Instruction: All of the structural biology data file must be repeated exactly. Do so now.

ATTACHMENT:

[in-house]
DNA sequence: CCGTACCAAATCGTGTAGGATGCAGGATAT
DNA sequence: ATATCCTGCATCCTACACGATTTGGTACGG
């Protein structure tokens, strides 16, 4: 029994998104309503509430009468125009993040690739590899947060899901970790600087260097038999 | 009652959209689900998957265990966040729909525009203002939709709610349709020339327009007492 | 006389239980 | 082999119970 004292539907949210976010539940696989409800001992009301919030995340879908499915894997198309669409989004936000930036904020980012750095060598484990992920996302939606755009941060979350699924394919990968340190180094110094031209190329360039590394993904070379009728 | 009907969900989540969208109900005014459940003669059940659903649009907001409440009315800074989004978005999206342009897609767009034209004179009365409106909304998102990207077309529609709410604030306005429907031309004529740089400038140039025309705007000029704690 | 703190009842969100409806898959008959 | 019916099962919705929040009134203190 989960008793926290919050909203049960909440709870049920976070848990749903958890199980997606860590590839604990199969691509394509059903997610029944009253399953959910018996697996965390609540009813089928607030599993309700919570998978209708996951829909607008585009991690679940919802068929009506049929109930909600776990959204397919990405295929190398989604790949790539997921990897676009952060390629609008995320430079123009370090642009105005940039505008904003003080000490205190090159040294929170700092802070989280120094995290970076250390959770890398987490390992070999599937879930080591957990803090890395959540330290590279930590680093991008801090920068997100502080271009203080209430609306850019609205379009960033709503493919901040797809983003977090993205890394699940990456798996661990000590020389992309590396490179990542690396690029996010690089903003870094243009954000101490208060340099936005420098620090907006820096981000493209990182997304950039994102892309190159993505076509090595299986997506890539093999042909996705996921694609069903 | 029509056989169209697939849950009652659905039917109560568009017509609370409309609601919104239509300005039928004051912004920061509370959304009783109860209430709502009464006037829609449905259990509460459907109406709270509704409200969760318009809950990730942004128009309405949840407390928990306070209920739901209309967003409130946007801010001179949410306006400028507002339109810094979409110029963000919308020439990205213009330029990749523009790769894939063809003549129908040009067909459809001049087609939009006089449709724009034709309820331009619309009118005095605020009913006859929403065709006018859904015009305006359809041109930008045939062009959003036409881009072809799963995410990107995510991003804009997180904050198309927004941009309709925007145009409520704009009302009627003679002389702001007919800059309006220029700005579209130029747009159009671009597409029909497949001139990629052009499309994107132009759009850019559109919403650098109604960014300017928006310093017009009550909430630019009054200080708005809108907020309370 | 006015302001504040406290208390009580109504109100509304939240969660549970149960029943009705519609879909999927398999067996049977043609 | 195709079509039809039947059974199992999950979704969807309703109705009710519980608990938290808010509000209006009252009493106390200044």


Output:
[in-house]
DNA sequence: CCGTACCAAATCGTGTAGGATGCAGGATAT
DNA sequence: ATATCCTGCATCCTACACGATTTGGTACGG
């Protein structure tokens, strides 16, 4: 029994998104309503509430009468125009993040690739590899947060899901970790600087260097038999 | 009652959209689900998957265990966040729909525009203002939709709610349709020339327009007492 | 006389239980 | 082999119970 004292539907949210976010539940696989409800001992009301919030995340879908499915894997198309669409989004936000930036904020980012750095060598484990992920996302939606755009941060979350699924394919990968340190180094110094031209190329360039590394993904070379009728 | 009907969900989540969208109900005014459940003669059940659903649009907001409440009315800074989004978005999206342009897609767009034209004179009365409106909304998102990207077309529609709410604030306005429907031309004529740089400038140039025309705007000029704690 | 703190009842969100409806898959008959 | 019916099962919705929040009134203190 989960008793926290919050909203049960909440709870049920976070848990749903958890199980997606860590590839604990199969691509394509059903997610029944009253399953959910018996697996965390609540009813089928607030599993309700919570998978209708996951829909607008585009991690679940919802068929009506049929109930909600776990959204397919990405295929190398989604790949790539997921990897676009952060390629609008995320430079123009370090642009105005940039505008904003003080000490205190090159040294929170700092802070989280120094995290970076250390959770890398987490390992070999599937879930080591957990803090890395959540330290590279930590680093991008801090920068997100502080271009203080209430609306850019609205379009960033709503493919901040797809983003977090993205890394699940990456798996661990000590020389992309590396490179990542690396690029996010690089903003870094243009954000101490208060340099936005420098620090907006820096981000493209990182997304950039994102892309190159993505076509090595299986997506890539093999042909996705996921694609069903 | 029509056989169209697939849950009652659905039917109560568009017509609370409309609601919104239509300005039928004051912004920061509370959304009783109860209430709502009464006037829609449905259990509460459907109406709270509704409200969760318009809950990730942004128009309405949840407390928990306070209920739901209309967003409130946007801010001179949410306006400028507002339109810094979409110029963000919308020439990205213009330029990749523009790769894939063809003549129908040009067909459809001049087609939009006089449709724009034709309820331009619309009118005095605020009913006859929403065709006018859904015009305006359809041109930008045939062009959003036409881009072809799963995410990107995510991003804009997180904050198309927004941009309709925007145009409520704009009302009627003679002389702001007919800059309006220029700005579209130029747009159009671009597409029909497949001139990629052009499309994107132009759009850019559109919403650098109604960014300017928006310093017009009550909430630019009054200080708005809108907020309370 | 006015302001504040406290208390009580109504109100509304939240969660549970149960029943009705519609879909999927398999067996049977043609 | 195709079509039809039947059974199992999950979704969807309703109705009710519980608990938290808010509000209006009252009493106390200044």